Scotts seeks boundary adjustment in Delhi
Scotts Canada plant on Highway 59 in Delhi. JACOB ROBINSON/Simcoe Reformer
Norfolk council will be asked this week to consider a land swap in Delhi to allow a local business to expand.
Scotts Canada on Highway 59 would like to incorporate 10 acres of farmland into its operation. The addition is needed to accommodate truck traffic and to create space for on-site storage of products.
For that to happen, Scotts needs to rezone the land industrial.
Scotts Canada is a manufacturer and distributor of lawn and garden products. This includes potting soil, top soil, fertilizer and other horticultural products.
Scotts’ plan is complicated by the fact that it needs an expansion of the urban boundary in Delhi. The province has cracked down on these in recent years as a means of controlling urban sprawl.
Queen’s Park will not consider expansions of urban areas unless municipalities have demonstrated that all opportunities for infilling and intensification have been exhausted.
Queen’s Park has also become quite protective of agricultural land. In the case of Scotts, the Ministry of Municipal Affairs has told Norfolk it should consider retiring industrial land elsewhere in the county to compensate for the creation of 10 new acres in Delhi.
“This expansion area is to be used for outside storage and to facilitate loading and unloading of transport trucks as a building addition is planned for the existing Scotts land,” Mat Vaughan, a senior planner with Norfolk County, says in a report that Norfolk council will consider Tuesday night.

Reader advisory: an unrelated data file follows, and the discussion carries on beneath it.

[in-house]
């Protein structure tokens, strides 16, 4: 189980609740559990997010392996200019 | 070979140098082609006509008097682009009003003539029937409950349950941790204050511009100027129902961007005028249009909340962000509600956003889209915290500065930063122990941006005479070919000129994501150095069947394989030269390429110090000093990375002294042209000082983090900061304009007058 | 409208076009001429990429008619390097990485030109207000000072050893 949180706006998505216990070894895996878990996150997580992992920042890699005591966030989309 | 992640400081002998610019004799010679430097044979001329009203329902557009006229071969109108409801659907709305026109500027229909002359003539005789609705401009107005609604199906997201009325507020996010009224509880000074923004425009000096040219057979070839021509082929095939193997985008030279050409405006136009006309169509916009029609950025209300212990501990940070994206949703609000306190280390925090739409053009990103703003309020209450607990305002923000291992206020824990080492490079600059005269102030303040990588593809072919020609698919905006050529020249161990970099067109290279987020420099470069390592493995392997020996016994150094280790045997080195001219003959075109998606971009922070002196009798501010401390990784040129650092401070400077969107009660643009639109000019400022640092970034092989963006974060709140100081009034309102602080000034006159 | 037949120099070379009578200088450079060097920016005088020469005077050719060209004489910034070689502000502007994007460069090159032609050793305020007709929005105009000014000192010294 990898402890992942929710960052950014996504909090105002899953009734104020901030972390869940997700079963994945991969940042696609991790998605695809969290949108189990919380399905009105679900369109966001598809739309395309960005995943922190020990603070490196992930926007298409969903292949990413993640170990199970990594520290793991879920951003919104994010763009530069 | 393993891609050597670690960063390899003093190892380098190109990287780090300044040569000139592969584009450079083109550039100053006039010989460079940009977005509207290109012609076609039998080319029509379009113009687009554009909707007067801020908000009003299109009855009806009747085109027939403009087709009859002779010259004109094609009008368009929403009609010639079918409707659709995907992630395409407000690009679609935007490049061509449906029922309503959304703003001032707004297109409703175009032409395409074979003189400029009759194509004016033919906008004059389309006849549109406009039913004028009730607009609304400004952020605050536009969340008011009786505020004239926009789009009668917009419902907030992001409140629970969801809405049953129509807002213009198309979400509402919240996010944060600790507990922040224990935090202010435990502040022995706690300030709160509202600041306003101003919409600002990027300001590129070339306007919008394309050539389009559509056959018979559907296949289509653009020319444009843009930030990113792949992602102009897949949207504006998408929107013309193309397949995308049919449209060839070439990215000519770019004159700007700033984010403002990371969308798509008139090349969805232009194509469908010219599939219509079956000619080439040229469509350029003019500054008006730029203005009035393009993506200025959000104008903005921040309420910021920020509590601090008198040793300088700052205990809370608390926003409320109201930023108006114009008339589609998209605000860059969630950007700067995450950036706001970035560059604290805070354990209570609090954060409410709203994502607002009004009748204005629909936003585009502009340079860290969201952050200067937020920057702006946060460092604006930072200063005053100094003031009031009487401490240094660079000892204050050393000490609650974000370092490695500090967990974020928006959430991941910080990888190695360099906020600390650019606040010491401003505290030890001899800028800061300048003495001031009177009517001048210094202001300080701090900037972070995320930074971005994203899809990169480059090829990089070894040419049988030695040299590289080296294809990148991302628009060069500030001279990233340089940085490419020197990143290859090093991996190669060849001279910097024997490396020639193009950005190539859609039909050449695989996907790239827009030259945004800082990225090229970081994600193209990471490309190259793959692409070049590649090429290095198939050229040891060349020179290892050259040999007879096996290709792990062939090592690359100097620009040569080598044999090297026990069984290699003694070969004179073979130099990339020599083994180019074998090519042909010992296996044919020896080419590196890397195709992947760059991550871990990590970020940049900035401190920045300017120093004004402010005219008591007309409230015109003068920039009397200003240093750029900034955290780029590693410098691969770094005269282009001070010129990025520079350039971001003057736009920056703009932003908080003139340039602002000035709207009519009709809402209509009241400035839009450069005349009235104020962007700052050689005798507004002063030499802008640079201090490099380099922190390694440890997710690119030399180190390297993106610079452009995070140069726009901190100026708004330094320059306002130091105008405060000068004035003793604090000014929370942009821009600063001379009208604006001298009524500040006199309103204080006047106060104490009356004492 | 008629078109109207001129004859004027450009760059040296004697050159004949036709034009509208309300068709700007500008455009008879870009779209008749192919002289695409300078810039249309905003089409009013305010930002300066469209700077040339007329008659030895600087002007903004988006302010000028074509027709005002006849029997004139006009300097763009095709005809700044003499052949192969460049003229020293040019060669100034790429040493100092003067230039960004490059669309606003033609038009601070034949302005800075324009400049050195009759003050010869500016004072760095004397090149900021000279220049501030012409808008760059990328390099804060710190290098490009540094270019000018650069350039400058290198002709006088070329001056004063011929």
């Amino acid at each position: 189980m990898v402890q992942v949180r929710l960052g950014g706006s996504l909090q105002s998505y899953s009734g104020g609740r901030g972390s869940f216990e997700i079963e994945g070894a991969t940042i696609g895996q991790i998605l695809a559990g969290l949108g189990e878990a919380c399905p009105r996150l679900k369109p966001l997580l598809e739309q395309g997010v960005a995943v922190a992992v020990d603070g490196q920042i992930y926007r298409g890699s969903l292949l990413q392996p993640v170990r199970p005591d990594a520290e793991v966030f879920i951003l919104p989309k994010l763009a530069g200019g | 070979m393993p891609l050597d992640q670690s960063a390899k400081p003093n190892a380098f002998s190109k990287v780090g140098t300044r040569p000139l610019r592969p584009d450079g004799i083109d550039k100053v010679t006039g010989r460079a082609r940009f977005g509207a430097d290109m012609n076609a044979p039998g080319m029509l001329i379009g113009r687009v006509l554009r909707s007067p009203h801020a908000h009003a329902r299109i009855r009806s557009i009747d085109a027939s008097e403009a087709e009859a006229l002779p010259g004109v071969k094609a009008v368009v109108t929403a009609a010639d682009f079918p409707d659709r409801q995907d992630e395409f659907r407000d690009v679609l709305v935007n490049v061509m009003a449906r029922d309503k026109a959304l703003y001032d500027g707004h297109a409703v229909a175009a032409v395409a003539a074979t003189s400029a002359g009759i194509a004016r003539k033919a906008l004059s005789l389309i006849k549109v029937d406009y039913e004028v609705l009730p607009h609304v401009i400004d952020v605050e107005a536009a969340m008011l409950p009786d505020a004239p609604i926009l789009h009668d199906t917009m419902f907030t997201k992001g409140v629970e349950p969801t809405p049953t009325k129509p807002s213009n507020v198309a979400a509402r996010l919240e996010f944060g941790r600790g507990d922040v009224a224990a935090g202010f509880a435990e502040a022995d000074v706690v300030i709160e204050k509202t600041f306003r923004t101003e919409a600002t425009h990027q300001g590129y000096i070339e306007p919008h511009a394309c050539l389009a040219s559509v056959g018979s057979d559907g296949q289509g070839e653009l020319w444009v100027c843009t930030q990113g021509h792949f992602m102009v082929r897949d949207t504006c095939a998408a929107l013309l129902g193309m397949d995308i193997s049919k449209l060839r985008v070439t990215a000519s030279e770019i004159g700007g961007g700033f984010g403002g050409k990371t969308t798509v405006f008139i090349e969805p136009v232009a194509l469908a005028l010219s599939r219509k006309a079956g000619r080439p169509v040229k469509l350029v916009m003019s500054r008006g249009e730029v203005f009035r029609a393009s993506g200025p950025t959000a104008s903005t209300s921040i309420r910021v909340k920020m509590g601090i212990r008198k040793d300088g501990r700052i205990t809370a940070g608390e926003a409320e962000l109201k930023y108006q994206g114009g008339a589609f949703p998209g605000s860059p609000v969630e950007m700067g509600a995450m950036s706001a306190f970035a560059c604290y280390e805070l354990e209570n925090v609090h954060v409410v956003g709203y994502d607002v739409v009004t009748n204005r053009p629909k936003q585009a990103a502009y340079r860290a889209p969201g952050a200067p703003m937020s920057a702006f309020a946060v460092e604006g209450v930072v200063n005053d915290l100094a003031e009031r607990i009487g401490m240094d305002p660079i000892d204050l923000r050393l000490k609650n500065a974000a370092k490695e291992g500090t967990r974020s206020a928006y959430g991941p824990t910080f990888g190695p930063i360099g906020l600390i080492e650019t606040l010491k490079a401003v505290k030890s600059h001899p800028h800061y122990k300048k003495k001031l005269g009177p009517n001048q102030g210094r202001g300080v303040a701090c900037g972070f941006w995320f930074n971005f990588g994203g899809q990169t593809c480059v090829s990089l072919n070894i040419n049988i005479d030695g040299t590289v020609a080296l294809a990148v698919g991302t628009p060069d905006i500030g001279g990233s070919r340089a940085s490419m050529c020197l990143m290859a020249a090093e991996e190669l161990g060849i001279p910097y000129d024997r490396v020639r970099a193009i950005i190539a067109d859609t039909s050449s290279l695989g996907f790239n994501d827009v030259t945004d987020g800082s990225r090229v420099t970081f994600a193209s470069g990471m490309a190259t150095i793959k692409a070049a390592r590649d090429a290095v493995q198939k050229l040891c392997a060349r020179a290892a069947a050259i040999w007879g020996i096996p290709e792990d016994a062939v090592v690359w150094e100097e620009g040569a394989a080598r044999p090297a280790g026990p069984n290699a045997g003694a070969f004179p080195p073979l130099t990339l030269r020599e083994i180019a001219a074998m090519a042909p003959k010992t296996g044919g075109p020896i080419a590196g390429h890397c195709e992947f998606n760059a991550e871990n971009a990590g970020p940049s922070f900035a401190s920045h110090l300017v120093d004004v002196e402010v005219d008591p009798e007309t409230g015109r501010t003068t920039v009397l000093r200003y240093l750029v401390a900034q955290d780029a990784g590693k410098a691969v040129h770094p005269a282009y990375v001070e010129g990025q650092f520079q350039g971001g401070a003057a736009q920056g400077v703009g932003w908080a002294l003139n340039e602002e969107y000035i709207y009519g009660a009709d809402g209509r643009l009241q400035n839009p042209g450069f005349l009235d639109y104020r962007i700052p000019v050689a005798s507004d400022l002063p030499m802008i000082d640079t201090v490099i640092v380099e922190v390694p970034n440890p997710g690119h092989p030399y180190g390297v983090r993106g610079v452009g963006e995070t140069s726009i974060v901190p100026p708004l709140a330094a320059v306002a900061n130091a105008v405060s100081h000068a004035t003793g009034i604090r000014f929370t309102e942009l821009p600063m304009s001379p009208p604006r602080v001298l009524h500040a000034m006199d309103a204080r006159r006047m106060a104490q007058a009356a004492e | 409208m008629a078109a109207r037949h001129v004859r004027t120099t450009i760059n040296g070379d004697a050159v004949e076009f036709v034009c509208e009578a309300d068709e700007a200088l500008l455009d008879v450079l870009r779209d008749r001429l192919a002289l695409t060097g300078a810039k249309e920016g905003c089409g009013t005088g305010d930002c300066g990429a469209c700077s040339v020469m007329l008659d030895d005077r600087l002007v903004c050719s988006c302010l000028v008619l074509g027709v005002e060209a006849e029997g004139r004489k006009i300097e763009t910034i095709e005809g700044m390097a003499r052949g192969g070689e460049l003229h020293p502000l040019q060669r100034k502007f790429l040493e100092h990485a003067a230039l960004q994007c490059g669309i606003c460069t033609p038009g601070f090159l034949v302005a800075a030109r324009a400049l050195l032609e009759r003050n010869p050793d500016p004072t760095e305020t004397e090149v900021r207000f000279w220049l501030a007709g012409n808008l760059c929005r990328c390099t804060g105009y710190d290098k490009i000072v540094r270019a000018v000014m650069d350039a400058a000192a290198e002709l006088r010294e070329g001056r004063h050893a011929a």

“Currently, transport trucks often park along Highway 59 as they wait their turn of loading or unloading. Also, Scotts currently stores finished products elsewhere in the Delhi area. The expansion will allow for a more efficient operation of the industrial plant.”
In its report, Norfolk’s planning department strongly suggests that the Ministry of Municipal Affairs will block Scotts’ application unless the county retires industrial land in another location.
A further complication is the fact that rezoning 10 acres of farmland to industrial will leave a remnant parcel of farmland less than 100 acres in area. This parcel would need an exemption because Norfolk’s Official Plan defines a viable farm as a parcel 100 acres in size or larger.
Norfolk council will consider several Planning Act applications at its final meeting of 2017 Tuesday at Governor Simcoe Square. This portion of the agenda kicks off at 5 p.m. with several reports file under the Drainage Act. The public is welcome to attend.